Ever been to a restaurant in France? If so, you would know that French restaurants don’t do children’s menus full of junk meals. The French also manage to raise well-behaved children that sit with their parents patiently waiting for their meal. Or so claims Pamela Druckerman, author of the bestseller French Children Don’t Throw Food.
The writer, an American journalist, became a mom while living in Paris with her British husband. She soon noticed that the Anglophone way of raising children differed considerably from the French, with the latter often doing a better job while at the same time being able to keep a life for themselves.
Why is it that in France, babies sleep through the night at two months? Druckerman wondered. And how come they eat everything that is put in front of them? How do French mothers manage to have a life apart from being a mom?
As a mother of an 8-month-old who (mostly) doesn’t sleep through the night yet, the first question was enough for me to pick up the book with high expectations. Luckily for me, it appeared I would get an answer to this burning question in the first few chapters.
The answer was disappointing, to say the least. After pages of dwelling on the topic, the secret, Druckerman revealed, was that French parents wait before going in to their baby’s room when they hear him cry. Whereas Anglophone parents would storm in the second they hear a little grizzle, the French would wait and see if the baby is able to settle himself.
Was this the big secret I had been waiting for? I had been doing this ever since Maria was a few months old as well, but without the success the entire French nation had.
While reading the book, I soon discovered that Druckerman is an expert in generalizations: A few personal observations probably led her to believe that all French kids are gourmet eaters and good little sleepers. She claims to have interviewed “scores of French mothers, teachers and child experts”, but the book is clearly an anecdotal story, lacking any scientific evidence.
A few of her observations: While Anglophone mothers pride themselves in the length of time they breastfeed, their French counterparts see no harm whatsoever in giving their infant formula. And while Anglophone women give up their own lives as they become mothers – and walking around in tracksuit bottoms every day becomes totally acceptable – the skinny-jeaned French have their figure back by about three months postpartum, go back to work not much later, and manage to talk about other things than the color of their baby’s poo (okay, that last one I just invented).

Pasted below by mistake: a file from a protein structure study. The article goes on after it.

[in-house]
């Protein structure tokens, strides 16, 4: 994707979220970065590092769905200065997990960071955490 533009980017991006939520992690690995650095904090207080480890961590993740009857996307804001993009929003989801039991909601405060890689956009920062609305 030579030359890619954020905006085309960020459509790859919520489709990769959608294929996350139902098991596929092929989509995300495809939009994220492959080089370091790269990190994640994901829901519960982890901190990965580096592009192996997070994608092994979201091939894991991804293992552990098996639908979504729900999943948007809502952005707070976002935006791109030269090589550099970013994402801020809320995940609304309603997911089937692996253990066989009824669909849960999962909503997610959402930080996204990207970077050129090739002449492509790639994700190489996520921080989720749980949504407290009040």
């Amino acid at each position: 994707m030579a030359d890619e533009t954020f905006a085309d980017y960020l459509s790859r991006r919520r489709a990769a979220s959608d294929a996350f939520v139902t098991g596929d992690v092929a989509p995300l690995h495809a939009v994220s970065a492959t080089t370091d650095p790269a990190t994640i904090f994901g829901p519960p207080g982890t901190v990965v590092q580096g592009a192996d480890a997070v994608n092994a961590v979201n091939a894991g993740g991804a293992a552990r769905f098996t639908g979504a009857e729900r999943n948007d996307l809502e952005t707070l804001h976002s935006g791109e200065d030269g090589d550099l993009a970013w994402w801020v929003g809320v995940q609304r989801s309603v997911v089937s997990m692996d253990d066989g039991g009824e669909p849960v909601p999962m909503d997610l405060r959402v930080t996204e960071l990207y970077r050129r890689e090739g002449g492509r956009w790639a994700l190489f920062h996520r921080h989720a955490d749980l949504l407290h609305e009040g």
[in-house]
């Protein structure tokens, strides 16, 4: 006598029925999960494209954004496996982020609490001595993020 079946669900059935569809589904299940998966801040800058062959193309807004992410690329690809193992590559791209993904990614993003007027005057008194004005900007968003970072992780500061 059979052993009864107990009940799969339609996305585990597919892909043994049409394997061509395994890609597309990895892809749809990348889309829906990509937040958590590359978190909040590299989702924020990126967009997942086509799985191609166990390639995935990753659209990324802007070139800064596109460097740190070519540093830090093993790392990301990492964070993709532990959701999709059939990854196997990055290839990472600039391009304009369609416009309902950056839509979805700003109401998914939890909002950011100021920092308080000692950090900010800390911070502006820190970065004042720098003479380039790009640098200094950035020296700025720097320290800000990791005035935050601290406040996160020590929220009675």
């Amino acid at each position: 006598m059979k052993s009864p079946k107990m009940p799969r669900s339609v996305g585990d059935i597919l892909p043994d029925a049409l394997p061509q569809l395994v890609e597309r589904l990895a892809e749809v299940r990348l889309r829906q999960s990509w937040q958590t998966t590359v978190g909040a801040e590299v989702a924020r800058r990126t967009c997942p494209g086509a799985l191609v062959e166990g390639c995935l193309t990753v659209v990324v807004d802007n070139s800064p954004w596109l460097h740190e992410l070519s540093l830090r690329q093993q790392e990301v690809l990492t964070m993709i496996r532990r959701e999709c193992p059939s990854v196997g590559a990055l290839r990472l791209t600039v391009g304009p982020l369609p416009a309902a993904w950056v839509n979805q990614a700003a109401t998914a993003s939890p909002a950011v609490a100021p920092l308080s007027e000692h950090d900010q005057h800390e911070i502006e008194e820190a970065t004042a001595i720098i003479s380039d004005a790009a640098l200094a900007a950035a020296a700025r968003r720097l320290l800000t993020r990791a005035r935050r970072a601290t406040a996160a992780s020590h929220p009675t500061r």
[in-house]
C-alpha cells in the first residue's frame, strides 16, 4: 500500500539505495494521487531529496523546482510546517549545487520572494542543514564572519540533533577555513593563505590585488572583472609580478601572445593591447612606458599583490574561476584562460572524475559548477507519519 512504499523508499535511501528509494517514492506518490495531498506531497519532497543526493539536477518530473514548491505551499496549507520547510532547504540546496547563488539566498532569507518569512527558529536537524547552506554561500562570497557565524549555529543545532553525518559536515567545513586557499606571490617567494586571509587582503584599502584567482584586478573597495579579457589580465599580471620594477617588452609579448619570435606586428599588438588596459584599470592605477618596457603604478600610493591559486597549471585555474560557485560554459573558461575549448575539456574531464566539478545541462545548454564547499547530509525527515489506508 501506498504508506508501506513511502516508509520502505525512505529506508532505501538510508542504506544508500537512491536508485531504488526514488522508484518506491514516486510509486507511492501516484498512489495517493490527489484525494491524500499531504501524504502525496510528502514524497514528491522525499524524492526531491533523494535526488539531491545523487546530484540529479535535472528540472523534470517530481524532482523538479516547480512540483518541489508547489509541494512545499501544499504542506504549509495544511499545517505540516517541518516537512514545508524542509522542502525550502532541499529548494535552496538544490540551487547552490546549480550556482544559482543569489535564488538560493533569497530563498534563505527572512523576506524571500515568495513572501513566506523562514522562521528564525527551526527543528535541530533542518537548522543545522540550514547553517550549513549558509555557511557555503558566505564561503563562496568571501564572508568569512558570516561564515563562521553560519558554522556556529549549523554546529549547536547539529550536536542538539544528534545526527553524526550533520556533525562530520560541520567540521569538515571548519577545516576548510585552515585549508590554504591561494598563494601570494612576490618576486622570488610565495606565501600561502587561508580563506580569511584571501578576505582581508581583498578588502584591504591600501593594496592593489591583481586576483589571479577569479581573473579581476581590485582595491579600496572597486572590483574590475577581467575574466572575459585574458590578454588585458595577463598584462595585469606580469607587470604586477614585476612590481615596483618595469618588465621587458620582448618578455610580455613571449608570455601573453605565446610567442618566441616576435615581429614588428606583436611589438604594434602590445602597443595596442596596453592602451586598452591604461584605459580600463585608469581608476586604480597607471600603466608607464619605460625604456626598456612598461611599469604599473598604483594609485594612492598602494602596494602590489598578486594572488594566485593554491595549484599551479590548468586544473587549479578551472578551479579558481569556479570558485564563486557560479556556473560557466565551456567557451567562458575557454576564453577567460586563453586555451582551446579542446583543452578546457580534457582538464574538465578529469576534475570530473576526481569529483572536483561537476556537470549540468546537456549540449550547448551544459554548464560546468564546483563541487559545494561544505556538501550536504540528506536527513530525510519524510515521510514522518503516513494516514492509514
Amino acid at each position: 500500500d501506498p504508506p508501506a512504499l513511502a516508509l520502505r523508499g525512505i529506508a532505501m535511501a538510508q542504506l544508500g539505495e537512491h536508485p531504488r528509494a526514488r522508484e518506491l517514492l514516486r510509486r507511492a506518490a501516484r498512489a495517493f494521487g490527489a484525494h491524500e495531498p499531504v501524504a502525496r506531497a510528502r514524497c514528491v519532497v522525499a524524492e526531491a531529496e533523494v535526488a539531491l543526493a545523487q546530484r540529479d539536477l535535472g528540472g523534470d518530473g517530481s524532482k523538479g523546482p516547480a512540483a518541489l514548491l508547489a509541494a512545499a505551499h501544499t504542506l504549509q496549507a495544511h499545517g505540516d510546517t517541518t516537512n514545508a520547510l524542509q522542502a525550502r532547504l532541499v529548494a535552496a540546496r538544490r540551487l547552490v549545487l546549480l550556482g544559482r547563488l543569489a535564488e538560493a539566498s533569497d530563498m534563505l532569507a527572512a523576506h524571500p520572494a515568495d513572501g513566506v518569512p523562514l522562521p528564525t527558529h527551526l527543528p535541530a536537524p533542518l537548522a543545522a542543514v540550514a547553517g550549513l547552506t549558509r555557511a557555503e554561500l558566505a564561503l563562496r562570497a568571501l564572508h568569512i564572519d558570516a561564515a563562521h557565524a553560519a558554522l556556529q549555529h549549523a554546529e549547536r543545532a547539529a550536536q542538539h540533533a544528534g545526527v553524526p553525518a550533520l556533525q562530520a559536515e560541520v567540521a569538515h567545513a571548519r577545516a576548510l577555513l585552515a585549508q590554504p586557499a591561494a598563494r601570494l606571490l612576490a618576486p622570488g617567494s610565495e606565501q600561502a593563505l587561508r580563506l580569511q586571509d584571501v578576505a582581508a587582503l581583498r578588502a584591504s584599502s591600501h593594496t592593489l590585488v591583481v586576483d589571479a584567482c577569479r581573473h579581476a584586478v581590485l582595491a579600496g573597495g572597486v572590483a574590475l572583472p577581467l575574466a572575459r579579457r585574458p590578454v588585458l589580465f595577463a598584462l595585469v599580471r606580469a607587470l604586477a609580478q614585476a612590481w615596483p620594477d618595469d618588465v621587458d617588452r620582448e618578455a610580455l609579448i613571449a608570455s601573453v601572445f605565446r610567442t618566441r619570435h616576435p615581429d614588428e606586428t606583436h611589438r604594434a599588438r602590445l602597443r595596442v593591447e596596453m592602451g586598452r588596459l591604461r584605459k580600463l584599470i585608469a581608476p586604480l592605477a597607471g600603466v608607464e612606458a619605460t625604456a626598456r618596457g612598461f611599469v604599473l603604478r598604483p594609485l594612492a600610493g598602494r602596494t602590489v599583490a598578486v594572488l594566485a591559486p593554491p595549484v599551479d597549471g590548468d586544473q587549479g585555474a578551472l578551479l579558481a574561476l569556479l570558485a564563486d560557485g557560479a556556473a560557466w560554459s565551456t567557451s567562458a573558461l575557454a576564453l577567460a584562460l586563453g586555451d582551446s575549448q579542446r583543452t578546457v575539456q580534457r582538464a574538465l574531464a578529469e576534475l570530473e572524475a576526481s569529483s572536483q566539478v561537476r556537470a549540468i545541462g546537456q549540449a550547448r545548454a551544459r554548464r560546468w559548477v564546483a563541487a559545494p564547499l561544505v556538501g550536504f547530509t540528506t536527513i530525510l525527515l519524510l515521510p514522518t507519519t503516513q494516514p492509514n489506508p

As I mentioned to my own mother some of these observations, she immediately knew of a French mother who still breastfeeds her two-year-old and does not give her child the amount of freedom Druckerman states French parents do. On the other hand, certain things that according to Druckerman are uniquely French, such as having a play pen for your child, are common in the Netherlands (and probably in other countries) as well.
To be honest, I think it is quite naive to believe that an entire country raises their children one particular way, while another country (or actually two, as Druckerman treats the UK and US as having the same parenting style) does it so differently (read: worse).
What was more interesting for me was to read and realize once again that their are various parenting styles, and one is not necessarily better than the other. It reassured me there is nothing wrong with my wish to have a life separately from being a mother; it is okay to give Maria some time to play by herself; and although I hope to continue breastfeeding her for a long time, it shouldn’t become an act of self-sacrifice.
Although I certainly agree with some of Druckerman’s points, I think her perception of Anglophone versus French parents is more about how many parents are nowadays versus several decades ago. We live in an age where parents want to give their children something extra in the hope to raise them better or smarter than the rest. I see parents around me talking to their kids in (broken) foreign languages in the hope to raise them bilingually. The courses and classes I attend with Maria constantly talk about how we can help our baby’s developing brain. We are encouraged to sing to our babies not because it is fun, but to teach our babies words and rhythm. We are told what activities we can do while bathing our babies to give them a head start once they go for swimming classes. The toys we make for our babies are not just supposed to entertain the baby but teach him different shapes and textures. The intention is good, but isn’t it as important for a child to just play and discover regardless whether it will help him develop a certain way?
I haven’t lived in France myself, but perhaps French parents are still a bit more old-fashioned in their parenting style in the sense that they encourage unstructured play and focus less on development than in other Western countries. I do realize that I am generalizing myself now as well, but it is just so much fun to compare different countries with each other. And that’s why despite all my criticism, I enjoyed reading the book and I would not hesitate in recommending it to any other parent. Just take the generalizations with a grain of salt and learn about the various ways you can handle situations every person with a baby or toddler will face sooner or later.